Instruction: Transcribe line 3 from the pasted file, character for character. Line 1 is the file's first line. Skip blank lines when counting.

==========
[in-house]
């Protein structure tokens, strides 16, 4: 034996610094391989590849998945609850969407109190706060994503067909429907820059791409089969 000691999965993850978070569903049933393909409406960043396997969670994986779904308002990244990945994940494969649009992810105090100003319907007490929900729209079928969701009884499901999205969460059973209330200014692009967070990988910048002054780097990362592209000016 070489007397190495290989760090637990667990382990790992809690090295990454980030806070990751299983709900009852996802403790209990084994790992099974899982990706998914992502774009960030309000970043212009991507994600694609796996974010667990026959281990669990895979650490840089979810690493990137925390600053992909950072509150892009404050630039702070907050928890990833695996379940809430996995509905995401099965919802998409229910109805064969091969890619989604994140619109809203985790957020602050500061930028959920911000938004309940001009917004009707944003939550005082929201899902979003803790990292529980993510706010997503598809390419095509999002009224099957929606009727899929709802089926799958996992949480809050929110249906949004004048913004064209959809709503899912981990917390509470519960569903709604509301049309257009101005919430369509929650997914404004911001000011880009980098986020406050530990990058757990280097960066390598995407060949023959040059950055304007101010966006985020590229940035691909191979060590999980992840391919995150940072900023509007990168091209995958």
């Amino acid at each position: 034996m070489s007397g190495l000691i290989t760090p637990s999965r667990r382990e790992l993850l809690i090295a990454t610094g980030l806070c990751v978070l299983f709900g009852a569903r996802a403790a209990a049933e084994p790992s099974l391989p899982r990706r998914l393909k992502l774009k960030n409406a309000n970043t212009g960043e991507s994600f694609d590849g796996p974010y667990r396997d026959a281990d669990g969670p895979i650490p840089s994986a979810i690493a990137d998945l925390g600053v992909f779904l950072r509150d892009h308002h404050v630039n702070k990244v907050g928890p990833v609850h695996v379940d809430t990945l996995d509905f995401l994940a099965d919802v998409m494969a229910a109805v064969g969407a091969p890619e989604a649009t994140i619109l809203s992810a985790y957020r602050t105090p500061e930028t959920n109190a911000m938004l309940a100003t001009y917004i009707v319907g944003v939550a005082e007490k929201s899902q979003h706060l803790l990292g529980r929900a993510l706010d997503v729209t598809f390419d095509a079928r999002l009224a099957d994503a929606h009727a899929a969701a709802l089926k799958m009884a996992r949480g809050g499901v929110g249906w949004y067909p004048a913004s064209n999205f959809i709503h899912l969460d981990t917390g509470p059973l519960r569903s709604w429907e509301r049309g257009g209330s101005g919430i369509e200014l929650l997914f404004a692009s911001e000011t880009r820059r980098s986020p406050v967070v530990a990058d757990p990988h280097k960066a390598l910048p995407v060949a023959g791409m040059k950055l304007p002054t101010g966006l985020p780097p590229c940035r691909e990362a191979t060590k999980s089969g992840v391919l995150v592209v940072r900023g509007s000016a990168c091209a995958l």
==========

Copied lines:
């Amino acid at each position: 034996m070489s007397g190495l000691i290989t760090p637990s999965r667990r382990e790992l993850l809690i090295a990454t610094g980030l806070c990751v978070l299983f709900g009852a569903r996802a403790a209990a049933e084994p790992s099974l391989p899982r990706r998914l393909k992502l774009k960030n409406a309000n970043t212009g960043e991507s994600f694609d590849g796996p974010y667990r396997d026959a281990d669990g969670p895979i650490p840089s994986a979810i690493a990137d998945l925390g600053v992909f779904l950072r509150d892009h308002h404050v630039n702070k990244v907050g928890p990833v609850h695996v379940d809430t990945l996995d509905f995401l994940a099965d919802v998409m494969a229910a109805v064969g969407a091969p890619e989604a649009t994140i619109l809203s992810a985790y957020r602050t105090p500061e930028t959920n109190a911000m938004l309940a100003t001009y917004i009707v319907g944003v939550a005082e007490k929201s899902q979003h706060l803790l990292g529980r929900a993510l706010d997503v729209t598809f390419d095509a079928r999002l009224a099957d994503a929606h009727a899929a969701a709802l089926k799958m009884a996992r949480g809050g499901v929110g249906w949004y067909p004048a913004s064209n999205f959809i709503h899912l969460d981990t917390g509470p059973l519960r569903s709604w429907e509301r049309g257009g209330s101005g919430i369509e200014l929650l997914f404004a692009s911001e000011t880009r820059r980098s986020p406050v967070v530990a990058d757990p990988h280097k960066a390598l910048p995407v060949a023959g791409m040059k950055l304007p002054t101010g966006l985020p780097p590229c940035r691909e990362a191979t060590k999980s089969g992840v391919l995150v592209v940072r900023g509007s000016a990168c091209a995958l």